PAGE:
(ii) An experiment where the results may not be the equivalent regardless of whether the experiment is acted in an indistinguishable condition is known as a random experiment.

Probability of an Event 

On the off chance that a trial result is n exhaustive, mutually exclusive and equally likely cases and m of them are positive for the occurrence of an event An, at that point the probability of occurring of An is given by



(i) 0 ≤ P(A) ≤ 1

(ii) Probability of an impossible event is zero.

(iii) Probability of certain events (possible event) is 1.

(iv) P(A ∪ A’) = P(S)

(v) P(A ∩ A’) = P(Φ)

(vi) P(A’)’ = P(A)

(vii) P(A ∪ B) = P(A) + P(B) – P(A ∩ S)

Conditional Probability: Let E and F be two events related with a similar sample space of a random experiment. At that point, probability of event of event E, when the event F has happened, is known as a Conditional probability of event E over F and is indicated by P(E/F)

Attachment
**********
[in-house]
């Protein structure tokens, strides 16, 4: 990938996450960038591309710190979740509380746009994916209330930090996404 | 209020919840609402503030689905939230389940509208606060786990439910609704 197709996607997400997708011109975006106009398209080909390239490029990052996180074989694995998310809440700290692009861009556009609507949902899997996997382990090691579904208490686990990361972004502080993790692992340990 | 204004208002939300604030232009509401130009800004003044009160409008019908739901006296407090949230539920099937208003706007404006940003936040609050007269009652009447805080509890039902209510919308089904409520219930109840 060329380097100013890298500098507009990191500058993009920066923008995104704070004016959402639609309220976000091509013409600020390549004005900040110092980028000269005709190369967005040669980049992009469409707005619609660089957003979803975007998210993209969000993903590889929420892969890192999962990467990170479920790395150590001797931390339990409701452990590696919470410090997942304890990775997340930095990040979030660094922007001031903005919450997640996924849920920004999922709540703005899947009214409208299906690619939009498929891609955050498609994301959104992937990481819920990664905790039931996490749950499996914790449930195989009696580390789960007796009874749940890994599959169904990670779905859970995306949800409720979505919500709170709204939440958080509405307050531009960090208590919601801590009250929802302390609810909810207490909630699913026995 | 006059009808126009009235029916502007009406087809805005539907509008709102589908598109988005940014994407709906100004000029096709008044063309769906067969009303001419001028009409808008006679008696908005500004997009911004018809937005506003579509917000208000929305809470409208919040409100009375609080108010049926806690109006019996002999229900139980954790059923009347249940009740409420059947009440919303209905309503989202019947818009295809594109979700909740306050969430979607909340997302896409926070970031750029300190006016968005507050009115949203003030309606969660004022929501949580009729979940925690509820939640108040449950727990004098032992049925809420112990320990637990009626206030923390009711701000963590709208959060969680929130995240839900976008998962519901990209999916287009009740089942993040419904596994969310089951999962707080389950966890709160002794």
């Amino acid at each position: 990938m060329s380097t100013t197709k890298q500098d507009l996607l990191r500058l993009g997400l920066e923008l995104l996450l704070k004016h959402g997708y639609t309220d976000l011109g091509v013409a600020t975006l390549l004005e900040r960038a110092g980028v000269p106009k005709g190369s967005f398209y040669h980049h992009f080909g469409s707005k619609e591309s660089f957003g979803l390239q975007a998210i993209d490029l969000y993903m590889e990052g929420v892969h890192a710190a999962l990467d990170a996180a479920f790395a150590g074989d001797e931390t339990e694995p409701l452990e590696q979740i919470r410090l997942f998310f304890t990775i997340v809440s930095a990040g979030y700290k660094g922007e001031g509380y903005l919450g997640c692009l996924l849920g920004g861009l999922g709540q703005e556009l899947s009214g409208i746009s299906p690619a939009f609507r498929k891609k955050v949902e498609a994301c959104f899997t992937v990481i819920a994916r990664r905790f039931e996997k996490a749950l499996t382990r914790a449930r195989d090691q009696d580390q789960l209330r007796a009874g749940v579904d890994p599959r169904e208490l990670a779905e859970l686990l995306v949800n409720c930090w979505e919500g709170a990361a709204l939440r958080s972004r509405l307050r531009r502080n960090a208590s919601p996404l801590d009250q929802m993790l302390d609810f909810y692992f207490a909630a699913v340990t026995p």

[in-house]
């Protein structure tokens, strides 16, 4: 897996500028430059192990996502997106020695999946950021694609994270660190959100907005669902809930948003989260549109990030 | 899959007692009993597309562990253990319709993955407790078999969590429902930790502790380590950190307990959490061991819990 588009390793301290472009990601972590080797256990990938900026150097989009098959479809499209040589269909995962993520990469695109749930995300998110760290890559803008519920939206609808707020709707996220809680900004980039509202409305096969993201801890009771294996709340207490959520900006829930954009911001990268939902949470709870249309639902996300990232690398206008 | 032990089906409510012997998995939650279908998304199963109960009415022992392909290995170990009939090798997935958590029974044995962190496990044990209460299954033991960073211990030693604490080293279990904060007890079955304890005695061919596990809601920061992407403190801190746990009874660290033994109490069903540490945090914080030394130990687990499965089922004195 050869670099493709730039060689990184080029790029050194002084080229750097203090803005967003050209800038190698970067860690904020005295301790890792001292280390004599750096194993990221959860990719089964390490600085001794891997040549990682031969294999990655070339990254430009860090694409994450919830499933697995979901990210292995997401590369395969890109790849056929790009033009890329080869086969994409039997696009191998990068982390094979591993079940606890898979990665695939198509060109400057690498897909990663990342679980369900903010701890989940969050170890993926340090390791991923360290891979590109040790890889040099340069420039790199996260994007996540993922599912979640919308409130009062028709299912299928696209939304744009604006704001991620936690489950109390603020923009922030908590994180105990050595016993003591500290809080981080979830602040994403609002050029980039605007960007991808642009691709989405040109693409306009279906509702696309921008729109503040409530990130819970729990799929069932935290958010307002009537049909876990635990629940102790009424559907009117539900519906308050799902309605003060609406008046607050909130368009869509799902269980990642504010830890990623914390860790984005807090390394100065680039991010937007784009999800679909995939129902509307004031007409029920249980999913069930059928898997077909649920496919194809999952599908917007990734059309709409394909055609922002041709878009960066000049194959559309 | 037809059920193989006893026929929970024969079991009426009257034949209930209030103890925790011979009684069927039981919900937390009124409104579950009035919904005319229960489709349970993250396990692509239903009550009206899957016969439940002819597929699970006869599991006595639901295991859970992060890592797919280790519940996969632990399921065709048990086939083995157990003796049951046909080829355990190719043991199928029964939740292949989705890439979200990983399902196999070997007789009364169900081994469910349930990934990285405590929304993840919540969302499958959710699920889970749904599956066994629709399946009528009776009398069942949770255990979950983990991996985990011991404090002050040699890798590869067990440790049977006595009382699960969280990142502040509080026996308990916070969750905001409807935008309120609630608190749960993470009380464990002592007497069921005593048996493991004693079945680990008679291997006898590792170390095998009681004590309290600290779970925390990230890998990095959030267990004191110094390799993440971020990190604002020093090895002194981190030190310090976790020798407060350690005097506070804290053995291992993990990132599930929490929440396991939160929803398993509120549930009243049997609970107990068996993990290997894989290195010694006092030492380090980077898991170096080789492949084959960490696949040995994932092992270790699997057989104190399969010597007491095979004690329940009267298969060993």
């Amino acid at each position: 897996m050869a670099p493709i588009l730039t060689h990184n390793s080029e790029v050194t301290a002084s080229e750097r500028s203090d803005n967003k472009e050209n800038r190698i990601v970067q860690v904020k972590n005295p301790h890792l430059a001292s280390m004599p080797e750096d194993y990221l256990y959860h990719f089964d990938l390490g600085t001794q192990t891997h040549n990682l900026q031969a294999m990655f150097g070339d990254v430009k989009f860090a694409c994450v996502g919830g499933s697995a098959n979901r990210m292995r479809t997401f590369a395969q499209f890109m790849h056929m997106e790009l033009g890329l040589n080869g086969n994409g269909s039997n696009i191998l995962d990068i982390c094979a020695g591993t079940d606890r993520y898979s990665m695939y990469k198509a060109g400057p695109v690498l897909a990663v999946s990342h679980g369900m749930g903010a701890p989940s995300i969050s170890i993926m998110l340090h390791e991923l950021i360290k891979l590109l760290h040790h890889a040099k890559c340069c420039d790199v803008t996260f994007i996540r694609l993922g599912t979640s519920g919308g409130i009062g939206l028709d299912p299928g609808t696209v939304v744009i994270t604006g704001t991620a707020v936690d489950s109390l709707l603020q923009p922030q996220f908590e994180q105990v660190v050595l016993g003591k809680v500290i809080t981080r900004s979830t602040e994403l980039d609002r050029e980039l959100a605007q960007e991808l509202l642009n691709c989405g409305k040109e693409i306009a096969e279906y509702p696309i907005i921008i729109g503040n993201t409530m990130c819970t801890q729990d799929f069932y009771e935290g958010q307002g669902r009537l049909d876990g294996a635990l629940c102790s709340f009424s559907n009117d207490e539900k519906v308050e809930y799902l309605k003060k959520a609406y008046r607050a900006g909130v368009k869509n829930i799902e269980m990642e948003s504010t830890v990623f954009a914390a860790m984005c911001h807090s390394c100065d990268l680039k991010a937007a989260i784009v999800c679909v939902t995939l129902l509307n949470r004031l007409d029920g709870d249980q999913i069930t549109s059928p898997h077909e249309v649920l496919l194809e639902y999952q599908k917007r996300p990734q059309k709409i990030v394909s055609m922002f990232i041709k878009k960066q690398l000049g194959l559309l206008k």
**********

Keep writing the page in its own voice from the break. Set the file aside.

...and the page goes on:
Similarly, the conditional probability of event F over E is given as


Properties of Conditional Probability: If E and E are two events of sample space S and G is an event of S which has just happened with the end goal that P(G) ≠ 0, at that point 

(I) P[(E ∪ F)/G] = P(F/G) + P(F/G) – P[(F ∩ F)/G], P(G) ≠ 0 

(ii) P[(E ∪ F)/G] = P(F/G) + P(F/G), if E and F are disjoint events. 

(iii) P(F’/G) = 1 – P(F/G) 

(iv) P(S/E) = P(E/E) = 1 

Multiplication Theorem: If E and F are two events related with a sample space S, at that point the probability of concurrent event of the events E and F is 

P(E ∩ F) = P(E) . P(F/E), where P(F) ≠ 0 

or on the other hand 

P(E ∩ F) = P(F) . P(F/F), where P(F) ≠ 0 

This outcome is known as multiplication rule of probability. 

Multiplication Theorem for More than Two Events: If F, F and G are three events of sample space, at that point